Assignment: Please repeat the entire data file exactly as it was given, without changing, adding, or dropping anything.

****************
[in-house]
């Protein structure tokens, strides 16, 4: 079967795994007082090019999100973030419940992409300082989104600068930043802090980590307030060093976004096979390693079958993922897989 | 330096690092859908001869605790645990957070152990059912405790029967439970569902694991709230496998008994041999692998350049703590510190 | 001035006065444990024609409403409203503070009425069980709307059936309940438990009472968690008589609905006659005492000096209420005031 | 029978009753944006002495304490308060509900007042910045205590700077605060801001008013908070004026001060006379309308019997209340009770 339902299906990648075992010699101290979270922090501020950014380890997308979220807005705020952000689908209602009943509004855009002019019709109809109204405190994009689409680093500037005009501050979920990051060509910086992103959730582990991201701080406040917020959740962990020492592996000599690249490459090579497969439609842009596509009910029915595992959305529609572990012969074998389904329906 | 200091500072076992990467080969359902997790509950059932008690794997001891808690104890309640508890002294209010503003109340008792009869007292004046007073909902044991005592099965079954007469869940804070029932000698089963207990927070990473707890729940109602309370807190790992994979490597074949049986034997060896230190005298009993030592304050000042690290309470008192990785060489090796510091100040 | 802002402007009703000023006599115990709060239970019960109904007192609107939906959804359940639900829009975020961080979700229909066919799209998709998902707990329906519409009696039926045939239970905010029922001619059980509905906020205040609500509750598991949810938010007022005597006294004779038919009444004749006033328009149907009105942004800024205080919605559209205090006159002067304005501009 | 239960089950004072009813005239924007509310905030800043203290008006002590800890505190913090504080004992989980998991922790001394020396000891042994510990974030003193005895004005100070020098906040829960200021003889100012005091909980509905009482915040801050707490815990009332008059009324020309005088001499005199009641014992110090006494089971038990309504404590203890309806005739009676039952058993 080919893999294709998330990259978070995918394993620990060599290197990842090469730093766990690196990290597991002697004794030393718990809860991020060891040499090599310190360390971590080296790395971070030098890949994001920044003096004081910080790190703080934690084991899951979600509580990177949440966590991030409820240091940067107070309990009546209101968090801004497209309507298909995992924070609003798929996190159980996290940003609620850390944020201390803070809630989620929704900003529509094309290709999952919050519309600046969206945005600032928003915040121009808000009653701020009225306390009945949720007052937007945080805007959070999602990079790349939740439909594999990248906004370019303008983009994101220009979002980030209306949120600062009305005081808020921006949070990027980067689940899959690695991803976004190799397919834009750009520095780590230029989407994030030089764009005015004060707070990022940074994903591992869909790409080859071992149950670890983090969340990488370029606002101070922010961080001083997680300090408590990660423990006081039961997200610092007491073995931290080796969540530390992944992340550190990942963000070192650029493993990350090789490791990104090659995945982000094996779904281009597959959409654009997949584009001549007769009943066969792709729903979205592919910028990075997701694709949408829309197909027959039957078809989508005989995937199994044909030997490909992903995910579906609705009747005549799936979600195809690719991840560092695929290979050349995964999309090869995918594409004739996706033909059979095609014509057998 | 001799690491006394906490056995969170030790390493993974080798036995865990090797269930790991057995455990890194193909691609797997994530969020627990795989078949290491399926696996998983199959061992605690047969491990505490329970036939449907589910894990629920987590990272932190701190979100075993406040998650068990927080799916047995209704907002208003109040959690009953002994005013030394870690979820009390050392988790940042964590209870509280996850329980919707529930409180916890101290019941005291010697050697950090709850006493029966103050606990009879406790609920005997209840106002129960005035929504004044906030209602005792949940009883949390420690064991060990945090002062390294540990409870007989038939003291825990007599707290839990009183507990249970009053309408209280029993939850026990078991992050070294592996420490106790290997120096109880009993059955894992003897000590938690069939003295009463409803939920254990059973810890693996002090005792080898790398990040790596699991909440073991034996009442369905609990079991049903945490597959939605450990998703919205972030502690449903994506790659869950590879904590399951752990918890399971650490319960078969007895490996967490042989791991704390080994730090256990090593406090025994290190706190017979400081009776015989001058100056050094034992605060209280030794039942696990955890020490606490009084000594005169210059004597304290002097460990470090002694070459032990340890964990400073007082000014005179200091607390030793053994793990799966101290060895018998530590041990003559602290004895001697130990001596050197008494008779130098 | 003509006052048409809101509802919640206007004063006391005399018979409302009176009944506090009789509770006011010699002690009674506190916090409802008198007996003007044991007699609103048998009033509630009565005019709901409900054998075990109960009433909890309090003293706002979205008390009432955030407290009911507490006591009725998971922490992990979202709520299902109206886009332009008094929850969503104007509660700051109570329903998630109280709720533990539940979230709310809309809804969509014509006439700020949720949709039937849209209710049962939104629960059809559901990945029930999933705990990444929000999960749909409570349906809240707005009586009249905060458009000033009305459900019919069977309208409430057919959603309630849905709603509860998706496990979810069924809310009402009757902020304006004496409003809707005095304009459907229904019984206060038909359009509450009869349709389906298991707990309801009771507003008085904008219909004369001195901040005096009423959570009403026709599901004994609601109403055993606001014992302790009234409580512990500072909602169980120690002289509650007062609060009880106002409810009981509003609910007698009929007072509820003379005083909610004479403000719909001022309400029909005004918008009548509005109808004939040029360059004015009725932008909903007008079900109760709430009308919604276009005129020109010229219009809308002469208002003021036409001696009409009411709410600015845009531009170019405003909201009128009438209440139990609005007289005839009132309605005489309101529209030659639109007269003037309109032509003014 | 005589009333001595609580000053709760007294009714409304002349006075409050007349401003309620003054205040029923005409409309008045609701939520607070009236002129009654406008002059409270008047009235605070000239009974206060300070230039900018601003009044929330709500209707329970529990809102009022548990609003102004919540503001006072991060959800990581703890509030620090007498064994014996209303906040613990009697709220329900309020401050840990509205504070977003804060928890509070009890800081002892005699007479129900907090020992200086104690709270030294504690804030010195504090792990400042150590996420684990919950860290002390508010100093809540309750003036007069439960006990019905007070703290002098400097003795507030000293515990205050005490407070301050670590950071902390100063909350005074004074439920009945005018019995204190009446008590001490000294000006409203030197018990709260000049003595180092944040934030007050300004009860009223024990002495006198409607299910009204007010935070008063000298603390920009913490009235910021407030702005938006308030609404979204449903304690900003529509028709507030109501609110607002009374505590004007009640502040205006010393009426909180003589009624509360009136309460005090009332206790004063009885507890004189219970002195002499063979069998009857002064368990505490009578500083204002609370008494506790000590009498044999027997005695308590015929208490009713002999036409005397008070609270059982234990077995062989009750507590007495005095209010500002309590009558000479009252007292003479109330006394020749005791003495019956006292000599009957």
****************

[in-house]
């Protein structure tokens, strides 16, 4: 079967795994007082090019999100973030419940992409300082989104600068930043802090980590307030060093976004096979390693079958993922897989 | 330096690092859908001869605790645990957070152990059912405790029967439970569902694991709230496998008994041999692998350049703590510190 | 001035006065444990024609409403409203503070009425069980709307059936309940438990009472968690008589609905006659005492000096209420005031 | 029978009753944006002495304490308060509900007042910045205590700077605060801001008013908070004026001060006379309308019997209340009770 339902299906990648075992010699101290979270922090501020950014380890997308979220807005705020952000689908209602009943509004855009002019019709109809109204405190994009689409680093500037005009501050979920990051060509910086992103959730582990991201701080406040917020959740962990020492592996000599690249490459090579497969439609842009596509009910029915595992959305529609572990012969074998389904329906 | 200091500072076992990467080969359902997790509950059932008690794997001891808690104890309640508890002294209010503003109340008792009869007292004046007073909902044991005592099965079954007469869940804070029932000698089963207990927070990473707890729940109602309370807190790992994979490597074949049986034997060896230190005298009993030592304050000042690290309470008192990785060489090796510091100040 | 802002402007009703000023006599115990709060239970019960109904007192609107939906959804359940639900829009975020961080979700229909066919799209998709998902707990329906519409009696039926045939239970905010029922001619059980509905906020205040609500509750598991949810938010007022005597006294004779038919009444004749006033328009149907009105942004800024205080919605559209205090006159002067304005501009 | 239960089950004072009813005239924007509310905030800043203290008006002590800890505190913090504080004992989980998991922790001394020396000891042994510990974030003193005895004005100070020098906040829960200021003889100012005091909980509905009482915040801050707490815990009332008059009324020309005088001499005199009641014992110090006494089971038990309504404590203890309806005739009676039952058993 080919893999294709998330990259978070995918394993620990060599290197990842090469730093766990690196990290597991002697004794030393718990809860991020060891040499090599310190360390971590080296790395971070030098890949994001920044003096004081910080790190703080934690084991899951979600509580990177949440966590991030409820240091940067107070309990009546209101968090801004497209309507298909995992924070609003798929996190159980996290940003609620850390944020201390803070809630989620929704900003529509094309290709999952919050519309600046969206945005600032928003915040121009808000009653701020009225306390009945949720007052937007945080805007959070999602990079790349939740439909594999990248906004370019303008983009994101220009979002980030209306949120600062009305005081808020921006949070990027980067689940899959690695991803976004190799397919834009750009520095780590230029989407994030030089764009005015004060707070990022940074994903591992869909790409080859071992149950670890983090969340990488370029606002101070922010961080001083997680300090408590990660423990006081039961997200610092007491073995931290080796969540530390992944992340550190990942963000070192650029493993990350090789490791990104090659995945982000094996779904281009597959959409654009997949584009001549007769009943066969792709729903979205592919910028990075997701694709949408829309197909027959039957078809989508005989995937199994044909030997490909992903995910579906609705009747005549799936979600195809690719991840560092695929290979050349995964999309090869995918594409004739996706033909059979095609014509057998 | 001799690491006394906490056995969170030790390493993974080798036995865990090797269930790991057995455990890194193909691609797997994530969020627990795989078949290491399926696996998983199959061992605690047969491990505490329970036939449907589910894990629920987590990272932190701190979100075993406040998650068990927080799916047995209704907002208003109040959690009953002994005013030394870690979820009390050392988790940042964590209870509280996850329980919707529930409180916890101290019941005291010697050697950090709850006493029966103050606990009879406790609920005997209840106002129960005035929504004044906030209602005792949940009883949390420690064991060990945090002062390294540990409870007989038939003291825990007599707290839990009183507990249970009053309408209280029993939850026990078991992050070294592996420490106790290997120096109880009993059955894992003897000590938690069939003295009463409803939920254990059973810890693996002090005792080898790398990040790596699991909440073991034996009442369905609990079991049903945490597959939605450990998703919205972030502690449903994506790659869950590879904590399951752990918890399971650490319960078969007895490996967490042989791991704390080994730090256990090593406090025994290190706190017979400081009776015989001058100056050094034992605060209280030794039942696990955890020490606490009084000594005169210059004597304290002097460990470090002694070459032990340890964990400073007082000014005179200091607390030793053994793990799966101290060895018998530590041990003559602290004895001697130990001596050197008494008779130098 | 003509006052048409809101509802919640206007004063006391005399018979409302009176009944506090009789509770006011010699002690009674506190916090409802008198007996003007044991007699609103048998009033509630009565005019709901409900054998075990109960009433909890309090003293706002979205008390009432955030407290009911507490006591009725998971922490992990979202709520299902109206886009332009008094929850969503104007509660700051109570329903998630109280709720533990539940979230709310809309809804969509014509006439700020949720949709039937849209209710049962939104629960059809559901990945029930999933705990990444929000999960749909409570349906809240707005009586009249905060458009000033009305459900019919069977309208409430057919959603309630849905709603509860998706496990979810069924809310009402009757902020304006004496409003809707005095304009459907229904019984206060038909359009509450009869349709389906298991707990309801009771507003008085904008219909004369001195901040005096009423959570009403026709599901004994609601109403055993606001014992302790009234409580512990500072909602169980120690002289509650007062609060009880106002409810009981509003609910007698009929007072509820003379005083909610004479403000719909001022309400029909005004918008009548509005109808004939040029360059004015009725932008909903007008079900109760709430009308919604276009005129020109010229219009809308002469208002003021036409001696009409009411709410600015845009531009170019405003909201009128009438209440139990609005007289005839009132309605005489309101529209030659639109007269003037309109032509003014 | 005589009333001595609580000053709760007294009714409304002349006075409050007349401003309620003054205040029923005409409309008045609701939520607070009236002129009654406008002059409270008047009235605070000239009974206060300070230039900018601003009044929330709500209707329970529990809102009022548990609003102004919540503001006072991060959800990581703890509030620090007498064994014996209303906040613990009697709220329900309020401050840990509205504070977003804060928890509070009890800081002892005699007479129900907090020992200086104690709270030294504690804030010195504090792990400042150590996420684990919950860290002390508010100093809540309750003036007069439960006990019905007070703290002098400097003795507030000293515990205050005490407070301050670590950071902390100063909350005074004074439920009945005018019995204190009446008590001490000294000006409203030197018990709260000049003595180092944040934030007050300004009860009223024990002495006198409607299910009204007010935070008063000298603390920009913490009235910021407030702005938006308030609404979204449903304690900003529509028709507030109501609110607002009374505590004007009640502040205006010393009426909180003589009624509360009136309460005090009332206790004063009885507890004189219970002195002499063979069998009857002064368990505490009578500083204002609370008494506790000590009498044999027997005695308590015929208490009713002999036409005397008070609270059982234990077995062989009750507590007495005095209010500002309590009558000479009252007292003479109330006394020749005791003495019956006292000599009957």